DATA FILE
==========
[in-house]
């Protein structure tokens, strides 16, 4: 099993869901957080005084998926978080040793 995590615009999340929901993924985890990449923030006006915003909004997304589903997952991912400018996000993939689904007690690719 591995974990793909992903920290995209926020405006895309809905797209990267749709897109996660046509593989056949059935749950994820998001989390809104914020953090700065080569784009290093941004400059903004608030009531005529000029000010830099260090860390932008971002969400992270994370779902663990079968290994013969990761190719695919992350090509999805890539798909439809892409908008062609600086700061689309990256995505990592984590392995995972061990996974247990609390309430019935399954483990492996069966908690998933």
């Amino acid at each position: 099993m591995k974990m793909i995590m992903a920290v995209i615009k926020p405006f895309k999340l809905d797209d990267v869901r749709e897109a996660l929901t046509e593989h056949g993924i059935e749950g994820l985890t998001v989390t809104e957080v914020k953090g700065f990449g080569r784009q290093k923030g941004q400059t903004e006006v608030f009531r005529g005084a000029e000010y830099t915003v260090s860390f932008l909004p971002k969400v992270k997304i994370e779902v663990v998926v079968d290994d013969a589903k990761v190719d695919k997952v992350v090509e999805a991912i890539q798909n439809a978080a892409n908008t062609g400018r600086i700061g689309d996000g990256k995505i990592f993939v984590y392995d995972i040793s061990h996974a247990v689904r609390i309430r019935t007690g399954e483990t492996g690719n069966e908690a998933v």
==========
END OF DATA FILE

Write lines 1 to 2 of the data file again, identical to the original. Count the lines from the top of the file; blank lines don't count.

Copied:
[in-house]
């Protein structure tokens, strides 16, 4: 099993869901957080005084998926978080040793 995590615009999340929901993924985890990449923030006006915003909004997304589903997952991912400018996000993939689904007690690719 591995974990793909992903920290995209926020405006895309809905797209990267749709897109996660046509593989056949059935749950994820998001989390809104914020953090700065080569784009290093941004400059903004608030009531005529000029000010830099260090860390932008971002969400992270994370779902663990079968290994013969990761190719695919992350090509999805890539798909439809892409908008062609600086700061689309990256995505990592984590392995995972061990996974247990609390309430019935399954483990492996069966908690998933």